Victoria Falls, Zambia

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Real adrenaline seekers could opt to do a bungee jump over the Falls, white water rafting or even a jet boat, which offers a hair-raising ride right to the ‘boiling pot’ located at the foot of the Falls. 

Although there are many beautiful waterfalls in the world, you can never forget you are in Africa as amongst the stunning landscape you will see baboons and even warthogs strolling around in close vicinity to the tourist attraction.

Okavango Delta

A World Heritage Site, the Okavango Delta is an immense freshwater oasis lying in the centre of the arid Kalahari Desert.

A virtually untouched area of natural wetland, the Delta offers an opportunity to see a vast array of wildlife and escape from the overland truck for a few days.

Given protection by the Moremi Game reserve, the Delta is home to great numbers of wildlife you may have to search harder to see elsewhere in Africa. Attracted by the clean fresh water, there’s elephant, hippo, lion, buffalo, giraffe, zebra and antelope. The more elusive leopard can also be regularly seen in this area. In addition to these large mammals, there’s plenty of birdlife in the water, on the ground and in the skies above.

To take advantage of the sights on offer, it’s time to leave the truck behind and climb into a mokoro, a type of traditional dug-out canoe. Paddling down the Delta you will see elephants on the shoreline, trunks dipping in and out of the water, whilst hippos bathe alongside in the Okavango itself.


Exploring the Okavango Delta

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It doesn’t matter if you’re not an expert in a boat, as the guides will help to teach you how to use the pole to move your mokoro along the waters, as well as how to catch a fish – but when it comes to the latter, be careful, it’s not as easy as they make it look! The good news is that it doesn’t matter if you can’t catch any fish, as your dinner will be provided. Phew!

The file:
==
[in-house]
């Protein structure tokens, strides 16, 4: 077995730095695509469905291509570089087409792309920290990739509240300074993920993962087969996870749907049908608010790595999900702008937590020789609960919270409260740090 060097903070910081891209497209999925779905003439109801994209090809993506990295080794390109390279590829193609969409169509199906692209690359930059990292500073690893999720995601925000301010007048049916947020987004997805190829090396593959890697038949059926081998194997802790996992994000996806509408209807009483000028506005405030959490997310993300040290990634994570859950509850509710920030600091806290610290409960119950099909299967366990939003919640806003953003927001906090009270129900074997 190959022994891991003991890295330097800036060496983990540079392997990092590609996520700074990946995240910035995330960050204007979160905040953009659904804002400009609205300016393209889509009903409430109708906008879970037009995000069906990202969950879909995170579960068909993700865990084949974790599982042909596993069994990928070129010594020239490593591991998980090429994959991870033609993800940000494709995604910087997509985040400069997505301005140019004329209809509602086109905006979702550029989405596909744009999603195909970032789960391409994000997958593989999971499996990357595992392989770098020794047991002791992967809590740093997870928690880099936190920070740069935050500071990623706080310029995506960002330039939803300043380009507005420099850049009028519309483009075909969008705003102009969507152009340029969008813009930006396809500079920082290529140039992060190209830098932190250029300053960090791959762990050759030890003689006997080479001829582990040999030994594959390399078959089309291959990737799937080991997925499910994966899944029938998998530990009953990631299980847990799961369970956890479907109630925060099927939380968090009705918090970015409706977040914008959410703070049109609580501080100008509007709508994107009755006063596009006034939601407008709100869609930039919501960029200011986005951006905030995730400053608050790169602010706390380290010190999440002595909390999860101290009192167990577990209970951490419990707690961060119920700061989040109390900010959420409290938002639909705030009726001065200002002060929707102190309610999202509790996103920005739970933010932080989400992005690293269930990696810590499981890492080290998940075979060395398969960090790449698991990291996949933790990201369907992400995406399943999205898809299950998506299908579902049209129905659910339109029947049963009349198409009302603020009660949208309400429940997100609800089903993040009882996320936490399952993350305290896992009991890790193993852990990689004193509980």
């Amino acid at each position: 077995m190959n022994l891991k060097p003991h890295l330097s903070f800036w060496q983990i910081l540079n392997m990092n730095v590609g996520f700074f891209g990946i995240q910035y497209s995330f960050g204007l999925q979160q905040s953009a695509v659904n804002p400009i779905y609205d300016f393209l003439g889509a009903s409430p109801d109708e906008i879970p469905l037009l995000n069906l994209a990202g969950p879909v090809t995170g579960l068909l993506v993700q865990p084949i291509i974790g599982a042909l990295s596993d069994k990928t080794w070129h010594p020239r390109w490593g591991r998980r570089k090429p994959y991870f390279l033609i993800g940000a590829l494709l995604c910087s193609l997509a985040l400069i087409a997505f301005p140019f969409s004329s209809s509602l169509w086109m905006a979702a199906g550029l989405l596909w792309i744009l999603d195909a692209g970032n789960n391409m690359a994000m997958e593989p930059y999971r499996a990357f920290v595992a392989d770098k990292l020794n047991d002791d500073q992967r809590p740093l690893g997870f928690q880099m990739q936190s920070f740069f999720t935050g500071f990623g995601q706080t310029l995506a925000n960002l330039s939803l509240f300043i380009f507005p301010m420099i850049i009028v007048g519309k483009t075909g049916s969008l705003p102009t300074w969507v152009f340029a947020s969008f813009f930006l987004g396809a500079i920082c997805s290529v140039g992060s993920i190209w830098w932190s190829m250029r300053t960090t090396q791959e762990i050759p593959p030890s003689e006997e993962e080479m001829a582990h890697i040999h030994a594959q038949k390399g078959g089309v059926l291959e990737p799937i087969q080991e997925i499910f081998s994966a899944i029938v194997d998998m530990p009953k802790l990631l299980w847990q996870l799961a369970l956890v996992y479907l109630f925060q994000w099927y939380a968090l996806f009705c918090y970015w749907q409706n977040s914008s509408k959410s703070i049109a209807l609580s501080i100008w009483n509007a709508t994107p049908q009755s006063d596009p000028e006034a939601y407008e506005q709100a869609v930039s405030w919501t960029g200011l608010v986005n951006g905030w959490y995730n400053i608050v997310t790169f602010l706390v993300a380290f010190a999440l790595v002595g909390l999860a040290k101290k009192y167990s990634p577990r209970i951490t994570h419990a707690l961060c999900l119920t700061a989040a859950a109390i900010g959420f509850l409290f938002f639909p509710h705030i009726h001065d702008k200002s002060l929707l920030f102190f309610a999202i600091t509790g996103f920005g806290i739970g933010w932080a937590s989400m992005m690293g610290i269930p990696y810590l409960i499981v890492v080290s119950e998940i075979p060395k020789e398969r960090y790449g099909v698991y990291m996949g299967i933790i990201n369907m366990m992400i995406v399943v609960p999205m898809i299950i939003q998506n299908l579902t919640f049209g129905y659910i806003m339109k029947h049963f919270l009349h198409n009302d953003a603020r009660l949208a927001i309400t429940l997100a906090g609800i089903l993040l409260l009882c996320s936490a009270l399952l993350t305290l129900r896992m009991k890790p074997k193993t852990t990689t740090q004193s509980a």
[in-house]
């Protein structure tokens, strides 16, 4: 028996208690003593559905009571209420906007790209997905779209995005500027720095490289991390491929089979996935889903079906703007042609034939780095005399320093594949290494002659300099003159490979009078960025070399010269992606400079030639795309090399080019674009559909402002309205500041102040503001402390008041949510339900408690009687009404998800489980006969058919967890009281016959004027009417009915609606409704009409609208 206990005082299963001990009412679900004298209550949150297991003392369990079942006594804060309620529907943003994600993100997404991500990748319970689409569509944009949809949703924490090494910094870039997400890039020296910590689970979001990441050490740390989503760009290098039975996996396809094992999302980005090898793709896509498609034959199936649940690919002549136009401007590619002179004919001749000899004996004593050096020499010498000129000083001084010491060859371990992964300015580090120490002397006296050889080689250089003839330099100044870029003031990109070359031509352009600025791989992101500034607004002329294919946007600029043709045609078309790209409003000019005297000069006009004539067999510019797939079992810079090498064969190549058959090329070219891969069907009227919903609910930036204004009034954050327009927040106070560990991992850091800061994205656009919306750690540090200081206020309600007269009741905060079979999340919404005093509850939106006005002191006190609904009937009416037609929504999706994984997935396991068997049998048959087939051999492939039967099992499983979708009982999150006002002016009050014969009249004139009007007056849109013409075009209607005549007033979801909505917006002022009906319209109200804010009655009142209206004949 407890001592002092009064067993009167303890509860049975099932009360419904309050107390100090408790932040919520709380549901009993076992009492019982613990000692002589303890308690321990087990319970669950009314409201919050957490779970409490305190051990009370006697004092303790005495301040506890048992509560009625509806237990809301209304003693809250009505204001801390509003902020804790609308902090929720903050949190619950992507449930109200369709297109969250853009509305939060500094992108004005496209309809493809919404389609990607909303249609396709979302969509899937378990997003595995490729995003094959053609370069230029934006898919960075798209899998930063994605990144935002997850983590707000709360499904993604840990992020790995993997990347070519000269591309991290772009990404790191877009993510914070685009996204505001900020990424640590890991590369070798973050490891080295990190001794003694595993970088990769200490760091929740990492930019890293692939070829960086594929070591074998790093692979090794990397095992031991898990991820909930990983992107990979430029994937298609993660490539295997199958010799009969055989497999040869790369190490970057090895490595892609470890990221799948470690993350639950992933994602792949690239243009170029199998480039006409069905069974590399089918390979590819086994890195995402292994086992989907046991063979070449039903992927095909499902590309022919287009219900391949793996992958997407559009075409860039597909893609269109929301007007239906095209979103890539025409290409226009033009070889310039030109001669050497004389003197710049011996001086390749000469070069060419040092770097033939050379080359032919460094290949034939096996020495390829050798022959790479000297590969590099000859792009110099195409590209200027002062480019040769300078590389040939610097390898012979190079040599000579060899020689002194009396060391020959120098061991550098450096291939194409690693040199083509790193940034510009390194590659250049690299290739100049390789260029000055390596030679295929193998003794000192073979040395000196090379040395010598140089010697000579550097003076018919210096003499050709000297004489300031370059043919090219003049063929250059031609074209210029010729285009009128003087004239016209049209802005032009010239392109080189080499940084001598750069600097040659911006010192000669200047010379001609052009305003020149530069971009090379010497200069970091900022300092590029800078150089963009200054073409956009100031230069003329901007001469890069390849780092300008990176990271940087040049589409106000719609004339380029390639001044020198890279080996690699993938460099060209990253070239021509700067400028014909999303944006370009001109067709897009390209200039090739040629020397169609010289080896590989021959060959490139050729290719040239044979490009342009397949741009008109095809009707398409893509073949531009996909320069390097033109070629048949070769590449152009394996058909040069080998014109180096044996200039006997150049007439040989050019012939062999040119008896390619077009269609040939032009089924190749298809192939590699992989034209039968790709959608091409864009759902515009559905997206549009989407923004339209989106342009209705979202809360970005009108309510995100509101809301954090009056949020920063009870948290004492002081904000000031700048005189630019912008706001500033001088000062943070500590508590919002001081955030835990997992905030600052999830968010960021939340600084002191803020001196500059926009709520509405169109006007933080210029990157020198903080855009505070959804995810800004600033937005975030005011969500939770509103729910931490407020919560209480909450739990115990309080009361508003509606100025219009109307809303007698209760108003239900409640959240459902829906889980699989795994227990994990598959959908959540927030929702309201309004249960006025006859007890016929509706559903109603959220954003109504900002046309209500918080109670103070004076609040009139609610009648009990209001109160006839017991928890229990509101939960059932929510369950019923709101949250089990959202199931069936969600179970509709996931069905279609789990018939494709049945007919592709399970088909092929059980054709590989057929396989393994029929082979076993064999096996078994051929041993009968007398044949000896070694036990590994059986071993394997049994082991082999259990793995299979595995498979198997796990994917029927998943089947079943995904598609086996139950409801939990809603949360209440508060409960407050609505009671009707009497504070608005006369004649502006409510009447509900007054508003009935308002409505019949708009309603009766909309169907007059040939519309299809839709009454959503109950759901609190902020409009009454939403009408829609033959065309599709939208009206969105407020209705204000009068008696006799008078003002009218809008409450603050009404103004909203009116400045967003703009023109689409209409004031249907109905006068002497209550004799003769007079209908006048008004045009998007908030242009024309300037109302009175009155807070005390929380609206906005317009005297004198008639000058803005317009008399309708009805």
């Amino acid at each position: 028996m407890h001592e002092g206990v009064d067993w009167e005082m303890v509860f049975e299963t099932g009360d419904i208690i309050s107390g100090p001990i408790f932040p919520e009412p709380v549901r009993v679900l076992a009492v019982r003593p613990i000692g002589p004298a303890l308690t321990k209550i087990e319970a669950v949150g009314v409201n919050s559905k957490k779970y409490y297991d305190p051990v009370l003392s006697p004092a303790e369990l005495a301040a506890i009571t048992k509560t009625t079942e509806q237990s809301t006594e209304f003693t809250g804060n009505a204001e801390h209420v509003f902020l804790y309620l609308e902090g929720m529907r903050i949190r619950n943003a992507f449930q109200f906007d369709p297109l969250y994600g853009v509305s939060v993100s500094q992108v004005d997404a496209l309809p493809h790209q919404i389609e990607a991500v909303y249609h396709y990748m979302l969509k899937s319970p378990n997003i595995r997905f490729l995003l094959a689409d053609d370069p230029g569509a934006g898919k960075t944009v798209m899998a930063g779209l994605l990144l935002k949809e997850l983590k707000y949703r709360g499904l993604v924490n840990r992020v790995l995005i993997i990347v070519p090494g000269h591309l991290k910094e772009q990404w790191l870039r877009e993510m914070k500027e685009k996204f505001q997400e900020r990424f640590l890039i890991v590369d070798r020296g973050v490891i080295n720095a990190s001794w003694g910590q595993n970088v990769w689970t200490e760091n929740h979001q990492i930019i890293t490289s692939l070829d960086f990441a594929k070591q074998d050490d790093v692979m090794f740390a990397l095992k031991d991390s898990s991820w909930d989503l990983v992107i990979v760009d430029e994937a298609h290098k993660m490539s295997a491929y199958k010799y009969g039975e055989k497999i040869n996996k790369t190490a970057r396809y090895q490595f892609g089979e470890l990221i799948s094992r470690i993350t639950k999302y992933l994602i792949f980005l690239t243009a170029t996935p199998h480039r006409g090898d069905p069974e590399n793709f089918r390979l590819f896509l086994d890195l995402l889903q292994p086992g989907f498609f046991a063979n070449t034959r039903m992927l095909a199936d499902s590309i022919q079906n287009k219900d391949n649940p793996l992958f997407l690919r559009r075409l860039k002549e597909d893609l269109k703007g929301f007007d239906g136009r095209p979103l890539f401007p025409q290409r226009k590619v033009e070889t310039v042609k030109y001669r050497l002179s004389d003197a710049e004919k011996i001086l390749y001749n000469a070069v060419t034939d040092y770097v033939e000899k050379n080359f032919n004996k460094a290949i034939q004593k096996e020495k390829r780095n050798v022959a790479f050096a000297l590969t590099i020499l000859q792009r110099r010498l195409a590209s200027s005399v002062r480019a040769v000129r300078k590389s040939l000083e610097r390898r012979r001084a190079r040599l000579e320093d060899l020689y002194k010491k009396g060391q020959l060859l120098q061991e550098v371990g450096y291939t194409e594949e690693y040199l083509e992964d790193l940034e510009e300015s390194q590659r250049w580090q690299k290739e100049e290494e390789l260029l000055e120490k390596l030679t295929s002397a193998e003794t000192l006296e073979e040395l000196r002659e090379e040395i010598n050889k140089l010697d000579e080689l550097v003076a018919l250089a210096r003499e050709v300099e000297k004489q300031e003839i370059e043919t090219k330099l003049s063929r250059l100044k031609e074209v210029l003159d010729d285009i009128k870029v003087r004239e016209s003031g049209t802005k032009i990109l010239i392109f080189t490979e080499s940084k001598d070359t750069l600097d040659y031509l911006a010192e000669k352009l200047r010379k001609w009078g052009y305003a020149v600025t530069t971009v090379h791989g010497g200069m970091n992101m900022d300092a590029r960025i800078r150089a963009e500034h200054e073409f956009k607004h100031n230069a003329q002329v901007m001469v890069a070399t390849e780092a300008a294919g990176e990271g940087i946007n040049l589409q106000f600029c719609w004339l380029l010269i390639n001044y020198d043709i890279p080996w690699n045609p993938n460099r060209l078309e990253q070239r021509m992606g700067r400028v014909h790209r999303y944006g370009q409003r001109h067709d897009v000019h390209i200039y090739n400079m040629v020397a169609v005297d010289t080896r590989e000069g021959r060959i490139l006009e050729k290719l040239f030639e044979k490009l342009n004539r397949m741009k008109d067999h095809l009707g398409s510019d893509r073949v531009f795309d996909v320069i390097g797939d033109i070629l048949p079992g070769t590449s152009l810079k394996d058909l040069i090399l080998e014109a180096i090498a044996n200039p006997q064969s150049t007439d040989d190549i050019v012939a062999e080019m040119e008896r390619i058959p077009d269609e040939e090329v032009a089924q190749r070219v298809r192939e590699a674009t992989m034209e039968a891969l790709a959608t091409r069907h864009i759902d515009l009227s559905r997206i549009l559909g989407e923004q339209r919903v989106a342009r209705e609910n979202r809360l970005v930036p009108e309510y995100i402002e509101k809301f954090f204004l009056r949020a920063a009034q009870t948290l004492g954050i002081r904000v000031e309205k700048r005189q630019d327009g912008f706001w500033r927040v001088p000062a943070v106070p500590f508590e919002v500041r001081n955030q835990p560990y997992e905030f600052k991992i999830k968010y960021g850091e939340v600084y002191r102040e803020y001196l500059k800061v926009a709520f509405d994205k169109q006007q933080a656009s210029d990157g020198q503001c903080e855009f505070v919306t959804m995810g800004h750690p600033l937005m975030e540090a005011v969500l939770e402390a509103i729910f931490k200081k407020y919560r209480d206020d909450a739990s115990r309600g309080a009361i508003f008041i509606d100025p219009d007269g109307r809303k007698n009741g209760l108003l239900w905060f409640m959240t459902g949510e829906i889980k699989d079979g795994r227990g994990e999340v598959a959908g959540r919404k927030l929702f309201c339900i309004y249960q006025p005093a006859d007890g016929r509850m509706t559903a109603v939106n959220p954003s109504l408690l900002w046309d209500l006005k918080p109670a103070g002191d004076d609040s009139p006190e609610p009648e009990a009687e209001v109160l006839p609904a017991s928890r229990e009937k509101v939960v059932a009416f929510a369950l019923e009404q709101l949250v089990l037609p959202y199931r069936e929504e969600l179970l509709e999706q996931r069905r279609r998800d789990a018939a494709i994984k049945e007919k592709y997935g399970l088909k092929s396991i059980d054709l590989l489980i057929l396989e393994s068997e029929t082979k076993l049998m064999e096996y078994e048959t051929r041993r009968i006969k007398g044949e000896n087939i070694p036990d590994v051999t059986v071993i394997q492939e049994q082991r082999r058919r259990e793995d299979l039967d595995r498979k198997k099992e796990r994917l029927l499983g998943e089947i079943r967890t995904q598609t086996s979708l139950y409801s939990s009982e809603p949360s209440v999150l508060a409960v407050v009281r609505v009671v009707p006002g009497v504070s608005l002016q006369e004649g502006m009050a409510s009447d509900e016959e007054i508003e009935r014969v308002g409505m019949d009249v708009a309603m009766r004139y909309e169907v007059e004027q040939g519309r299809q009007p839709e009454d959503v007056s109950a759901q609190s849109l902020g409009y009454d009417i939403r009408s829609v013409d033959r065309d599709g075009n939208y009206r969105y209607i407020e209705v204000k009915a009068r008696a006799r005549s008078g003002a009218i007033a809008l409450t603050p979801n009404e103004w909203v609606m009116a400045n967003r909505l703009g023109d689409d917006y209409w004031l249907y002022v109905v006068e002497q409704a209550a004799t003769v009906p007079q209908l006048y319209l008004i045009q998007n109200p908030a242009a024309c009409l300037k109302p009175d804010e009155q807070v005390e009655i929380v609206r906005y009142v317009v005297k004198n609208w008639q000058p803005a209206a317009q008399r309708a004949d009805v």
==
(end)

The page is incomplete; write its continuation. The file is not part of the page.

Once you’ve finished canoeing for the day, it’s time for a different sort of paddle; a quick dip in the clear warm waters of the Delta before heading back to camp.

Staying near the Okavango Delta doesn’t just provide the opportunity to go canoeing; it’s also the perfect location to go on safari by foot. Accompanied by expert guides, you can set off through the plains to see the wildlife without the barrier of the truck. Seeing herds of elephant or giraffe gently grazing having trekked by foot to see them provides a great sense of accomplishment. 

The final destination

Once the days in Okavango Delta are over, it’s time to move on to the final leg of the expedition: Namibia and South Africa , a trip that will take just over two more weeks. For those visitors returning home rather than travelling onward, Zambia and Botswana will always have a warm place in their heart, and may just be the inspiration to return once more to Africa in the future to make more special memories.

Image Credits: ninara, Jason Wharam and Ross Huggett